In October’s meeting Alan Jolliffe shared a new product which helps to prevent Codling Moth on apple trees. ‘Bird Proof’, is a non-toxic, tacky repellent gel which can be used to form a repellent band on the tree-trunk which lasts for several seasons.
Peter Saunders provided the third instalment of A Visual Guide to Gardening through the Year complete with a slide-show. His tomatoes in the tunnel house are now flowering. He uses trickle irrigation to ensure water gets to the roots and not the weeds. This also prevents an overly humid atmosphere which can encourage fungal diseases.
With heirloom varieties, the first flower is often large and distorted and this is called a ‘King’ flower (image far left). This should be removed. He allows 2 laterals for regular tomato plants (normal flower image left) and 4 for cherry. Extra nutrients such as dissolved blood and bone or a seaweed feed may be provided. However, if grown in pure compost they may not need anything extra.
Tomatoes suffering from fruit end rot, which is caused by a lack of calcium, may benefit from a sprinkle of milk powder.
Peter’s Tomatillos are flowering. These little fruit are like a cape gooseberry and are good for salsas. His patio is full of young plants growing in boxes by brick walls, these radiate heat at night and provide shelter from easterly winds.
Chilli and capsicums need spraying later when white-fly appears. There are fewer problems with outdoor-grown plants than glass-house plants where diseases spread more quickly. Look out for berry bud moth, which lays eggs on the stem and burrows into the stalk to emerge at the flower spike, which will droop and curl up. BT spray may help, but don’t use Confidor which stays in the plant for two years and can kill bees.
Phil Ducker suggested that carrots, parsnips and lettuces should be sown in short rows every 3 weeks to keep up supplies. Dwarf beans will be ready in 50 days and climbing beans 75 days.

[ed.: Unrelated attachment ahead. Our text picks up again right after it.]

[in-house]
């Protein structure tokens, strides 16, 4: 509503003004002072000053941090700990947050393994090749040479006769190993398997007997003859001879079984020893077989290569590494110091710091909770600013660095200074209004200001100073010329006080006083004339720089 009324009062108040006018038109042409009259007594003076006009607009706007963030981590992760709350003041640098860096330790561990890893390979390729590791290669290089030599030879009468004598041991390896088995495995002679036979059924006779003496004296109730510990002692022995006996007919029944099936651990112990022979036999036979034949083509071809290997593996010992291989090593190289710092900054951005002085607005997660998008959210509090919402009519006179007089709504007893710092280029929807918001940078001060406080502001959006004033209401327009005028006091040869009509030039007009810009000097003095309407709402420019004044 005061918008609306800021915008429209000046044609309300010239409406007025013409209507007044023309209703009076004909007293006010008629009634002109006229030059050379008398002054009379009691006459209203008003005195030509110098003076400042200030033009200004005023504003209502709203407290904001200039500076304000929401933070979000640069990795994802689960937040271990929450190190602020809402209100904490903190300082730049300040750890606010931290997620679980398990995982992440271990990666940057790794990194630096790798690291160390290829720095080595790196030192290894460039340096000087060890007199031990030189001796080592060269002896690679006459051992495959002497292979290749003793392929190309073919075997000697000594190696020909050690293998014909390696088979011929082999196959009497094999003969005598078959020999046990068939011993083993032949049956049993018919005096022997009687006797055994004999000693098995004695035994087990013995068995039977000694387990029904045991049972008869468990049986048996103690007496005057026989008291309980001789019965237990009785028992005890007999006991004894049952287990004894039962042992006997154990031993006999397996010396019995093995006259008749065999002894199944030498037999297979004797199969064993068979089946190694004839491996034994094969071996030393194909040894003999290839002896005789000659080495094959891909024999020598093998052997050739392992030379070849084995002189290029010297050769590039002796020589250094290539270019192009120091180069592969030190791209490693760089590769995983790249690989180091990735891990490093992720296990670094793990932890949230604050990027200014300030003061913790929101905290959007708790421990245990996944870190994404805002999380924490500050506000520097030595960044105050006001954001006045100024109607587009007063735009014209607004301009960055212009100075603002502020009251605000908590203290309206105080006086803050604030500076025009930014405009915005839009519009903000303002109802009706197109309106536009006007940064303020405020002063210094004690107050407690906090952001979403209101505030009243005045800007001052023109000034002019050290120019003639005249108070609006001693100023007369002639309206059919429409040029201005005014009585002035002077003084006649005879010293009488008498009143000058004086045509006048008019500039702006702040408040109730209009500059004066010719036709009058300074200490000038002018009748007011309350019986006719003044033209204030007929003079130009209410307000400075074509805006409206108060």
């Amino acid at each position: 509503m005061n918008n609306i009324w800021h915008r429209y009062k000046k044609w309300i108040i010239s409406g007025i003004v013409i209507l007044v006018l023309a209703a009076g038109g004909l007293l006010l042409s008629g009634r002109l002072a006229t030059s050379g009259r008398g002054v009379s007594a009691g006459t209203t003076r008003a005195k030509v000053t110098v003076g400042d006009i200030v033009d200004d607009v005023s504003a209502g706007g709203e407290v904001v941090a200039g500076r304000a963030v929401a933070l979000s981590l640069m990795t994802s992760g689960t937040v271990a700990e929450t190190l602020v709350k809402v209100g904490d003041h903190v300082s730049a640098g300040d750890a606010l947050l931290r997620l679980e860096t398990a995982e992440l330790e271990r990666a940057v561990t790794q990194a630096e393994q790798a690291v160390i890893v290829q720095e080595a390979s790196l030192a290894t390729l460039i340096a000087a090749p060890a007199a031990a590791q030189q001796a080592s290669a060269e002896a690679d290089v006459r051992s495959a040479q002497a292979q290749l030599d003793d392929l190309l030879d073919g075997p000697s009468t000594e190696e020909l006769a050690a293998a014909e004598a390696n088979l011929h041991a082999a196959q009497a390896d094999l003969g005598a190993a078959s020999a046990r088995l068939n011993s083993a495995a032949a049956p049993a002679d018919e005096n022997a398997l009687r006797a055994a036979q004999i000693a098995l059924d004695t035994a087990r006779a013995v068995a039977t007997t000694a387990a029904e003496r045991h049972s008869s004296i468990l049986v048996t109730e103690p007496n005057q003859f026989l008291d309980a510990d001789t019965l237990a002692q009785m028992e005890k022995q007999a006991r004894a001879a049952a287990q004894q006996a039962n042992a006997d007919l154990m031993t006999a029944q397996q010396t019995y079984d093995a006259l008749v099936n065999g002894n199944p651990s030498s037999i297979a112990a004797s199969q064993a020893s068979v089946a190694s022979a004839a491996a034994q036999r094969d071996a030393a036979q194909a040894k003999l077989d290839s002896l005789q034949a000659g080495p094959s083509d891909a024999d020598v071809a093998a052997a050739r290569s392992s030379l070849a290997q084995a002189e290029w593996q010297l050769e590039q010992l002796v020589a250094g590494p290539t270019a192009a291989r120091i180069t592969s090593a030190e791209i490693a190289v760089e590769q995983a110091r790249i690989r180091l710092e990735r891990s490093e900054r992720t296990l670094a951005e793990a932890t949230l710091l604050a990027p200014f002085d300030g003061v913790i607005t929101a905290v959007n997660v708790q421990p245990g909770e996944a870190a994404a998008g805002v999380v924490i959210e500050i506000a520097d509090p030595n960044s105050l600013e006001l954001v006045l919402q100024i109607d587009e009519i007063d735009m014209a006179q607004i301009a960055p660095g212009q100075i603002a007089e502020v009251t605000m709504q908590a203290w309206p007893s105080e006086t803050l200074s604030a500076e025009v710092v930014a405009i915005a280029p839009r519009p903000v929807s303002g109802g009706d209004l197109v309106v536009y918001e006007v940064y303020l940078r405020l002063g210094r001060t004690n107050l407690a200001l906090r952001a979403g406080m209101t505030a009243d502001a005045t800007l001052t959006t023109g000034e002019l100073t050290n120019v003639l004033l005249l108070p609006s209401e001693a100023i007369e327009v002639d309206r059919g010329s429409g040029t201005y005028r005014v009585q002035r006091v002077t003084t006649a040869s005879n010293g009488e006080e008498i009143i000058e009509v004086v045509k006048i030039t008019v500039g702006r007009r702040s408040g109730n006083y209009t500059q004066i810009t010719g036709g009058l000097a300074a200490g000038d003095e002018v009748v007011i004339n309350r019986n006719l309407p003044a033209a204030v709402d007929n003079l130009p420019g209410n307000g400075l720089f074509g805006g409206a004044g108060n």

Our main speaker was Jeff Humm and his topic was, Vegetables: Improving Plant Health. Jeff was a long-time member of the Soil Health Association as well as responsible for maintaining the sizeable (45 acres) gardens at the Technology Park, and later the Sanitarium factory. He was also a Garden Show judge for 25 years. Jeff treated us to a slide-show of some wonderful colourful plantings. He also explained the benefits of adding crusher dust to compost to produce a complete planting medium. Compost provides the bacteria and crusher dust, derived from our main local greywacke rock, has up to 36 different minerals; these boost the immunity of your plants to stave off fungal mildews on growing plants.
Other tips he passed on: never let seedlings wilt; if they are stressed like this they will never grow well and will bolt.
The Fruit & Vegetable Circle meets monthly at 7.30pm on the last Wednesday evening of the month.
Admission is free to CHS members but bring some gold coins for the raffle and sales table!
Meeting place is the Deaf Society of Canterbury, 80 Fitzgerald Ave, (on the eastern side of the avenue on the corner of Fitzgerald Ave and Tuam Street.